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1+2+3+4+ =-1/12? proof

  1. Feb 20, 2014 #1
    I've see this neat proof:
    http://www.youtube.com/watch?v=E-d9...eature=iv&annotation_id=annotation_3085392237 (for some reason the youtube tag didn't work in preview...)
    And now I don't see how what I've learned about series convergence is true...
    I've been told that if [itex]a_n > b_n \forall n[/itex] then [itex] \sum a_n > \sum b_n [/itex] therefore, if [itex] \sum b_n [/itex] is divergent then, [itex] \sum a_n [/itex] must be too.
    Also, If the partial sum diverges, the series is said to be divergent, isn't it?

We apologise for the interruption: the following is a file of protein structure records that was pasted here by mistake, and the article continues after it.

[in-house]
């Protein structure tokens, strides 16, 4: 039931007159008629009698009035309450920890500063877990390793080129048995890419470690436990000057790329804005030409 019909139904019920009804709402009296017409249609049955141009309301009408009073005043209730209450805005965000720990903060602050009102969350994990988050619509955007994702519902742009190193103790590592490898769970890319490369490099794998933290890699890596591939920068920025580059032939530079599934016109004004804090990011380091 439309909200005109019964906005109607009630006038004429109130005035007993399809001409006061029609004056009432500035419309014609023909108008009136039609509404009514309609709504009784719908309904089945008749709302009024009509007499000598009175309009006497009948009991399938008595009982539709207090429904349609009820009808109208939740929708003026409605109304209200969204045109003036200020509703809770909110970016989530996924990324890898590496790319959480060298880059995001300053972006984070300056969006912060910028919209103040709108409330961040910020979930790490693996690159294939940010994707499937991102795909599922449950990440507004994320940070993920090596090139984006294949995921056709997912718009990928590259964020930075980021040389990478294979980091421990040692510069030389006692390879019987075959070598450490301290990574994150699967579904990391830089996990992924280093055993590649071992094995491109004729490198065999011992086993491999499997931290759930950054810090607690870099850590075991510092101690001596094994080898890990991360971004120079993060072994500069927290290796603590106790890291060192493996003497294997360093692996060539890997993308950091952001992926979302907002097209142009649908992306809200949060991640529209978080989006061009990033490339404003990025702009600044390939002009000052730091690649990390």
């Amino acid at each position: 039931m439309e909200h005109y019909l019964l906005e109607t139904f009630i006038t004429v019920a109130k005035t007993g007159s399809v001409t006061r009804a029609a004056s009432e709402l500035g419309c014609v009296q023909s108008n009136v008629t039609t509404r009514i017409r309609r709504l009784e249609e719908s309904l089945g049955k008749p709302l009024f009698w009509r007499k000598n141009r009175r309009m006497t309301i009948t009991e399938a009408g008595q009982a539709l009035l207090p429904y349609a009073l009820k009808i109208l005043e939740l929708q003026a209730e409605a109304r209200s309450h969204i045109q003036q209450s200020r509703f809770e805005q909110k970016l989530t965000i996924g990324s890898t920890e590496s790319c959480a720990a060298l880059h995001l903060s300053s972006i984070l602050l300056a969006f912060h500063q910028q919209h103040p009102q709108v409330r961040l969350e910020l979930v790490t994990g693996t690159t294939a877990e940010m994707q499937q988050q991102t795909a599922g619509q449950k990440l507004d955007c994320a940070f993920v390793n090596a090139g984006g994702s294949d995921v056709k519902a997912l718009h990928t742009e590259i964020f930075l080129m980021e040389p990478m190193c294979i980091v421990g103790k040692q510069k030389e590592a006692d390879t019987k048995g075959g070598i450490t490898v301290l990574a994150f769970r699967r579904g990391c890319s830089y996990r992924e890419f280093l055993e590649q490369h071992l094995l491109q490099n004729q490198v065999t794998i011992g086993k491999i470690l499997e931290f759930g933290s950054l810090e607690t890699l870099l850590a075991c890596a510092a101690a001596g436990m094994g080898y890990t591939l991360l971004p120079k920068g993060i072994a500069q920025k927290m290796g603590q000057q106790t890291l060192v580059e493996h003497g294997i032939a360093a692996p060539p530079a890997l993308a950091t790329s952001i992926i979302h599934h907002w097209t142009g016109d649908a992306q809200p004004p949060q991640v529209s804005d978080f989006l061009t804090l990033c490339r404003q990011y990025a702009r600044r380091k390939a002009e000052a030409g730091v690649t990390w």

And what about [itex] a_n \neq 0 [/itex] for n that tends to infinity?
    So many ways I could show this series diverges, yet he show it's equal to -1/12???

    Where am I, or is he, wrong?
    Last edited: Feb 20, 2014
  2. jcsd
  3. Feb 20, 2014 #2
    I think this cannot be true. The sum of all natural numbers up to N equals (as also shown in the end of the video) ## N(N+1)/2 ##. This obviously goes to infinity as N goes to infinity. And of course there is also no way how strictly positive numbers can add up to give a negative result.
  4. Feb 20, 2014 #3
    That's what I was saying :)
    So where is he wrong?
  5. Feb 20, 2014 #4
  6. Feb 20, 2014 #5


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    Staff: Mentor

    And as this link was posted we can safely close the thread.
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